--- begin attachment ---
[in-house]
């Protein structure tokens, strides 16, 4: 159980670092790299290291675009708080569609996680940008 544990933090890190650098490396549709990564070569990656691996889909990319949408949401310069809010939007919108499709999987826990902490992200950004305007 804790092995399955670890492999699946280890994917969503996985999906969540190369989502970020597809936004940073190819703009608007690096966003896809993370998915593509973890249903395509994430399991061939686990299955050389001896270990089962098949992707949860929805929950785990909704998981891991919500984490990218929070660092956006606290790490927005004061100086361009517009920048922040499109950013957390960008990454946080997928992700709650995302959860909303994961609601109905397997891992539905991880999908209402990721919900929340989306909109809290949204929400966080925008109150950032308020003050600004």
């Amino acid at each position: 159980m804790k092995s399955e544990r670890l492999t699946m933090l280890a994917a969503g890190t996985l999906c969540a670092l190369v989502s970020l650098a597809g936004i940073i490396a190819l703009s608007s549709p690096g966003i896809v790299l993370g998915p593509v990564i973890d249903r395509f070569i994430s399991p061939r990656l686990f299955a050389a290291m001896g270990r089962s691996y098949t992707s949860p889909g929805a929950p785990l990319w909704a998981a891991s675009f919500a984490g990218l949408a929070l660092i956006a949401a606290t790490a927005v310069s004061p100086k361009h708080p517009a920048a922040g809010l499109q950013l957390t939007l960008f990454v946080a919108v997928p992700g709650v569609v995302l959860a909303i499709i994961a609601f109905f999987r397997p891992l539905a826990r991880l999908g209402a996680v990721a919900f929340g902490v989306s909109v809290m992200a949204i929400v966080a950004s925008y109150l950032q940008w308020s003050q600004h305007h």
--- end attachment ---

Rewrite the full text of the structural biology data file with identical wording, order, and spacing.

[in-house]
């Protein structure tokens, strides 16, 4: 159980670092790299290291675009708080569609996680940008 544990933090890190650098490396549709990564070569990656691996889909990319949408949401310069809010939007919108499709999987826990902490992200950004305007 804790092995399955670890492999699946280890994917969503996985999906969540190369989502970020597809936004940073190819703009608007690096966003896809993370998915593509973890249903395509994430399991061939686990299955050389001896270990089962098949992707949860929805929950785990909704998981891991919500984490990218929070660092956006606290790490927005004061100086361009517009920048922040499109950013957390960008990454946080997928992700709650995302959860909303994961609601109905397997891992539905991880999908209402990721919900929340989306909109809290949204929400966080925008109150950032308020003050600004």
């Amino acid at each position: 159980m804790k092995s399955e544990r670890l492999t699946m933090l280890a994917a969503g890190t996985l999906c969540a670092l190369v989502s970020l650098a597809g936004i940073i490396a190819l703009s608007s549709p690096g966003i896809v790299l993370g998915p593509v990564i973890d249903r395509f070569i994430s399991p061939r990656l686990f299955a050389a290291m001896g270990r089962s691996y098949t992707s949860p889909g929805a929950p785990l990319w909704a998981a891991s675009f919500a984490g990218l949408a929070l660092i956006a949401a606290t790490a927005v310069s004061p100086k361009h708080p517009a920048a922040g809010l499109q950013l957390t939007l960008f990454v946080a919108v997928p992700g709650v569609v995302l959860a909303i499709i994961a609601f109905f999987r397997p891992l539905a826990r991880l999908g209402a996680v990721a919900f929340g902490v989306s909109v809290m992200a949204i929400v966080a950004s925008y109150l950032q940008w308020s003050q600004h305007h």